“Out-of-pocket payments in Georgia are quite high despite the reform, reaching 48%, very high compared to other European regions,” said WHO Representative in Georgia Silviu Domente in an exclusive interview with GPB First Channel.
The interview comes after the World Health Organization (WHO) report saying that Georgia has a relatively high incidence of impoverishing and catastrophic health spending compared to other countries in Europe.
The report reads that those out-of-pocket payments for outpatient medicines and inpatient and outpatient care drive catastrophic spending among the poorest households.
“Although reforms introduced since 2013 have improved access to health care and reduced the health system’s reliance on out-of-pocket payments, public spending on health remains low and gaps in coverage persist, the report reads.
“The average in the European region is around 70% out-of-pocket payments, in Georgia is 48%. That also leads to 7% of the households heading this impoverishing payment and 17% catastrophic payments for health, which, of course, is not good, and it affects first of all the poor households,” Domente noted.
He dubbed the universal health care program, introduced in 2013, as “a very positive step forward by Georgia as budget reallocation for health has increased significantly, and this has led to improve access to services.”
While looking at the dynamics in the ten years, he said the access to service has increased though the out-of-pocket payments remain high. People pay out-of-pocket basically for medicines, outpatients medicines, hospital services, and outpatient services.
Speaking of the solution, WHO Representative in Georgia said based on evidence that the lower the budget reallocations for health, the higher the out-of-pocket payments.
“Unfortunately, in Georgia, the budget reallocations for health are still very low. We mentioned the reform, and the reform increased budgetary allocations from 2.1 to 2.8% of GDP. But this is still very low in comparison with the European region when the average is 4.9%. If we look at the EU countries, for example, it can reach up to 7%. So budgetary reallocations still have to be increased. We advocate for this to the government. It is also important. But it is not only increasing the reallocations that will automatically solve the problem because it is also important how these co-payments for services out-of-pocket payments are designed,” he stated.
Silviu Domente noted that some poor people and groups were excluded from co-payments for medicines, but in some cases, they have to pay the difference between the services, the maximum amount paid for services by the state budget, and the real cost of all of the services.
When it comes to the government’s steps, he believes the authorities should increase the reallocations for health which the WHO is advocating.
“The government could better design this. Also, some vulnerable groups could be excluded from these co-payments taking into consideration that 70% of these co-payments go for medicines. It is very important to address the issue of medicine pricing,” he said.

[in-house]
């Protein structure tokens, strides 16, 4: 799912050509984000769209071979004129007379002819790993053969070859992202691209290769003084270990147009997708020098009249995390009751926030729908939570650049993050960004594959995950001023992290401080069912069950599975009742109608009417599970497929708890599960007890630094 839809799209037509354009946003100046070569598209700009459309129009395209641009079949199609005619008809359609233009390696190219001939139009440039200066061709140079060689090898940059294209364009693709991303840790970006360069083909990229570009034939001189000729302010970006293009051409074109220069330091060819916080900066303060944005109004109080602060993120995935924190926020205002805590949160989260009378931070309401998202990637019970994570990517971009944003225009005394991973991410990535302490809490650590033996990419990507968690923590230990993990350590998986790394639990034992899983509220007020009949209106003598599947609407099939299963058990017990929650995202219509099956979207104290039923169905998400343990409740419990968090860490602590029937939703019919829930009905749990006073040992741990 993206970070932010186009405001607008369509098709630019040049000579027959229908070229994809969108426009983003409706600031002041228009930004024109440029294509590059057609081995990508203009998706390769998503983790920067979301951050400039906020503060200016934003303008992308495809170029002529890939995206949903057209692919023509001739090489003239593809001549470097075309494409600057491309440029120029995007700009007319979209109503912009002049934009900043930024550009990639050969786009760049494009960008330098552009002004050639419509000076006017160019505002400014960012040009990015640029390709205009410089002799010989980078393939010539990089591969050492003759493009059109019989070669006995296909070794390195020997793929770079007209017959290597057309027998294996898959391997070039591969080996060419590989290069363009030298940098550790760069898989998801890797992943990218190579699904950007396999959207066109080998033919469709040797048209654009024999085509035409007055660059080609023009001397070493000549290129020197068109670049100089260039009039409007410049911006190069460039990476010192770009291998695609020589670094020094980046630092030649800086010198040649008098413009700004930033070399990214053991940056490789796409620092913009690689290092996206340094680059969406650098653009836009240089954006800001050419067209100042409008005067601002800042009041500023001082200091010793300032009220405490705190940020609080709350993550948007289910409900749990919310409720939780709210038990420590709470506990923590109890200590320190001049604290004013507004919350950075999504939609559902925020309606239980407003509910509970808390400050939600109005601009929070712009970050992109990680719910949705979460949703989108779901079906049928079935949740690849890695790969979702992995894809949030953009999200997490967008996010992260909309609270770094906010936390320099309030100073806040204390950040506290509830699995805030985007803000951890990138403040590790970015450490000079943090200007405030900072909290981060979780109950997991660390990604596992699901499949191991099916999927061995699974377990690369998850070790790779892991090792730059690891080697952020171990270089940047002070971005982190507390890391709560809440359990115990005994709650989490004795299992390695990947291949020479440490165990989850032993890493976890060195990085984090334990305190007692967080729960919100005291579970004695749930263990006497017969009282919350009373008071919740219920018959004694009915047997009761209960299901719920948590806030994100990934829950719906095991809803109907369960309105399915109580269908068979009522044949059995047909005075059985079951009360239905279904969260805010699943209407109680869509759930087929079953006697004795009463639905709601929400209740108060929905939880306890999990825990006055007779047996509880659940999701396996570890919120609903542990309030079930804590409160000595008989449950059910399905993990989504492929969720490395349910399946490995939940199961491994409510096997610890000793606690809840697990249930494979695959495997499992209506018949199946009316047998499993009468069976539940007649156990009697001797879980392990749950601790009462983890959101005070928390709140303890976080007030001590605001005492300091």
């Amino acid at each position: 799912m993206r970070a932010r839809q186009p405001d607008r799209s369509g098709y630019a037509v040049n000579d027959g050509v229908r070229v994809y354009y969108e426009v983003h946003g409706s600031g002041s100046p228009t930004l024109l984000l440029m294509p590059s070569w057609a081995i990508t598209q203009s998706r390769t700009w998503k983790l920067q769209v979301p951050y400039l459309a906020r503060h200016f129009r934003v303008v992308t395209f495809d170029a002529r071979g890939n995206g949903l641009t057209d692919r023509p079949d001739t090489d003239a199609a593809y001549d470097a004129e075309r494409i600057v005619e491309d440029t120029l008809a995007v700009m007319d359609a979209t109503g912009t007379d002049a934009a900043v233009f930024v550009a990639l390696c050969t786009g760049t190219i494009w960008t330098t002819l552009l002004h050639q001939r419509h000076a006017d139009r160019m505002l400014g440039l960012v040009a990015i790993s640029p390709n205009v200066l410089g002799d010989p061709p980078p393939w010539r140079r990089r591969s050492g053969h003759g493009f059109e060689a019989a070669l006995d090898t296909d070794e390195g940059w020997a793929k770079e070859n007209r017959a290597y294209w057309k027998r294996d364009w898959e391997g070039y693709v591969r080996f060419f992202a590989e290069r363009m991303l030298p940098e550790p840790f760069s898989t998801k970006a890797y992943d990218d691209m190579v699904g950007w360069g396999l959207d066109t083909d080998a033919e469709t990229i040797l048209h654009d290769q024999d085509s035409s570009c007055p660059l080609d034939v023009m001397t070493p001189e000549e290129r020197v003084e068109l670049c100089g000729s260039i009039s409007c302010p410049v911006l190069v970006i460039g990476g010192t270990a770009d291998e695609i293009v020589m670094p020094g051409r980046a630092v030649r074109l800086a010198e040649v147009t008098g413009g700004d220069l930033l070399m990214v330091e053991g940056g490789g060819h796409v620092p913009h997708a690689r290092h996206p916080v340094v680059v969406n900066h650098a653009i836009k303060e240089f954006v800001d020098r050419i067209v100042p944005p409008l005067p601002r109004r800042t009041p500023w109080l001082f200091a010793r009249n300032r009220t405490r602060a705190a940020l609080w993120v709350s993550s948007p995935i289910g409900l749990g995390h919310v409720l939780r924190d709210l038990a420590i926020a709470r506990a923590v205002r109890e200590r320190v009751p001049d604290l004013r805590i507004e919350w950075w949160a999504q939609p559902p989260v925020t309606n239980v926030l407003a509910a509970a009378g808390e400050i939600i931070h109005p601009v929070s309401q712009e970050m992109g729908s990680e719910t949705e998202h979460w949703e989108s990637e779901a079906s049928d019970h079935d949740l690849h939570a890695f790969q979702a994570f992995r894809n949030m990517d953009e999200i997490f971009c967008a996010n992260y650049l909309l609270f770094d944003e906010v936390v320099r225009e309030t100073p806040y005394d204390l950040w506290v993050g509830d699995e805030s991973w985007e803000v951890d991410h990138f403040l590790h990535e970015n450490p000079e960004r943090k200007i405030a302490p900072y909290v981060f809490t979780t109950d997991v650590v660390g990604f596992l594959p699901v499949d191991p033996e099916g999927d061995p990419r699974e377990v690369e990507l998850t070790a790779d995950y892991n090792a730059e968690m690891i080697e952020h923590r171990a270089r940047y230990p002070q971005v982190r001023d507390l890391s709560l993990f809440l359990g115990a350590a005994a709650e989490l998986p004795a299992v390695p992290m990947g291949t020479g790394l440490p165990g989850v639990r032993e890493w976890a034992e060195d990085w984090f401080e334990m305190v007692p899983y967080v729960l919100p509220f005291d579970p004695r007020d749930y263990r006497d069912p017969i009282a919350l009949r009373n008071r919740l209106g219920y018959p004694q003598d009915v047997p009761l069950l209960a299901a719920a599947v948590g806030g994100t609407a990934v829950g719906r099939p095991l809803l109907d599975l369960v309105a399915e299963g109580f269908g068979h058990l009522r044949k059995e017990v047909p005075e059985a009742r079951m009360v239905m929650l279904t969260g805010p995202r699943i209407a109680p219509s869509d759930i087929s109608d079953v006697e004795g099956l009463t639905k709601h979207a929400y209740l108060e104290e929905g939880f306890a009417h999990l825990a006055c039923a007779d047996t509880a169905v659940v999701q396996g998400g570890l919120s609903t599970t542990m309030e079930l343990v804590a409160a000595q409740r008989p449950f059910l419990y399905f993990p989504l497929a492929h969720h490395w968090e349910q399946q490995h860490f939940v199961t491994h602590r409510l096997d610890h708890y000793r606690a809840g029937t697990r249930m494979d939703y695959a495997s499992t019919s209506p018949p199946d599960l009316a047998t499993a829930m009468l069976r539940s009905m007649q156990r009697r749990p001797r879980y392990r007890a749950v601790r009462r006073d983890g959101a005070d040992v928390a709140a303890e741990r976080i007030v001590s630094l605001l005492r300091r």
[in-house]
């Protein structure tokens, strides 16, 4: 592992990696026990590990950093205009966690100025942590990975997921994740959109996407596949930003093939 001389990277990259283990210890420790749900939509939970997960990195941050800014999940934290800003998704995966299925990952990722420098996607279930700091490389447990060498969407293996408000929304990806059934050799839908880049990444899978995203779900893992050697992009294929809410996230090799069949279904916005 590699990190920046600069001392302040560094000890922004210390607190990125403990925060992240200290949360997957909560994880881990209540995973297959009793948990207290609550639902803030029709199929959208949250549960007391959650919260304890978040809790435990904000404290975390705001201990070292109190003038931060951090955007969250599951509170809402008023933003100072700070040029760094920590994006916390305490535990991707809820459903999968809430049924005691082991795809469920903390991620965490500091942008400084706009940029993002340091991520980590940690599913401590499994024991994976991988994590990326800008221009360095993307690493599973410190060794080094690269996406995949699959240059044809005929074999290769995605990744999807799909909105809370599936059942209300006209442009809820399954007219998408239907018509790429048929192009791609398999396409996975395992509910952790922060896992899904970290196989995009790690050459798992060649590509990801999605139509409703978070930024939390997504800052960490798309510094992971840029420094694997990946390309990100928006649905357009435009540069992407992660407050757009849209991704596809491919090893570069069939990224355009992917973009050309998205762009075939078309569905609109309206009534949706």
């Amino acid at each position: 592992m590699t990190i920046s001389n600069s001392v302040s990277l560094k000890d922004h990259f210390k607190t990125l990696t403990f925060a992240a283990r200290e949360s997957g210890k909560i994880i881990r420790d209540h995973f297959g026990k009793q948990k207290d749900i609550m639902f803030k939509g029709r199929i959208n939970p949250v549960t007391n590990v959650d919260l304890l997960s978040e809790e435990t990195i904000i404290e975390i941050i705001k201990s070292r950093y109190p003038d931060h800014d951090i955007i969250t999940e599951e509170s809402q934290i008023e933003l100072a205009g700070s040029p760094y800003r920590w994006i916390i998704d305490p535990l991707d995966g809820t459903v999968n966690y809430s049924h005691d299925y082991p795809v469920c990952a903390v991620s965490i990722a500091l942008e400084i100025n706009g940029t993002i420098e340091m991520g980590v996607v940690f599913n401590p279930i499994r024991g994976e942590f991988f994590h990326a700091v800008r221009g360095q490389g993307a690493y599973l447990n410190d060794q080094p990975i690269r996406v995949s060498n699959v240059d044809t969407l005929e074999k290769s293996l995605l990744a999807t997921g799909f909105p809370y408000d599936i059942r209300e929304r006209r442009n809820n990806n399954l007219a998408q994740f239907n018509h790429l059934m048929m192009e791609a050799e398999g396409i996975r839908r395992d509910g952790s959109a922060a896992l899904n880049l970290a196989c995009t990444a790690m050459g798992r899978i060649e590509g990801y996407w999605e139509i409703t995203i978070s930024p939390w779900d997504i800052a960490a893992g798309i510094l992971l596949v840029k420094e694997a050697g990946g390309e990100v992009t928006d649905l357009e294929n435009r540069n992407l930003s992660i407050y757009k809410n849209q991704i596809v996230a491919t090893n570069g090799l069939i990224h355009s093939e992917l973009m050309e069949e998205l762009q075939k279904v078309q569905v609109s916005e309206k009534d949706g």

As to the pharmaceutical sector, he said it is quite liberal in Georgia while very poorly regulated in general, stressing the need for a new legal framework for medical products.
“The pharmaceutical sector generally is very poorly regulated. It is quite liberal here, and it is quite a free market without much regulation. This, in some cases, leads to higher prices on the market and a broad spread of expensive brands. Also, the volume of services and the rational use of medicine are not clearly regulated either. All these together lead to the fact that we have higher-priced medicines. We have brands that are more expensive than generics. We have overuse of medicines in many cases, and all this leads to this.
This and the last year, we continued to work with the government, the parliament to develop a new law on medicinal products. We have such a draft law, it is already in parliament, and we hope that discussions will be initiated very soon. This will be an overall framework that will create the conditions, both for price regulations, quality regulations, and improving access to medicines. Of course, this will be just the legal framework, but after that, this will have to be implemented. So this is another direction we are working with the ministry on a big primary healthcare reform initiated in July. So shifting the priorities and making primary healthcare more attractive for the population, both in rural and urban areas, could increase accessibility to services.
These services at primary healthcare levels are less costly and should be permanently available. That will avoid people going directly to very expensive elective tertiary services at the hospital level. So this is another important shift,” WHO Representative in Georgia Silviu Domente said.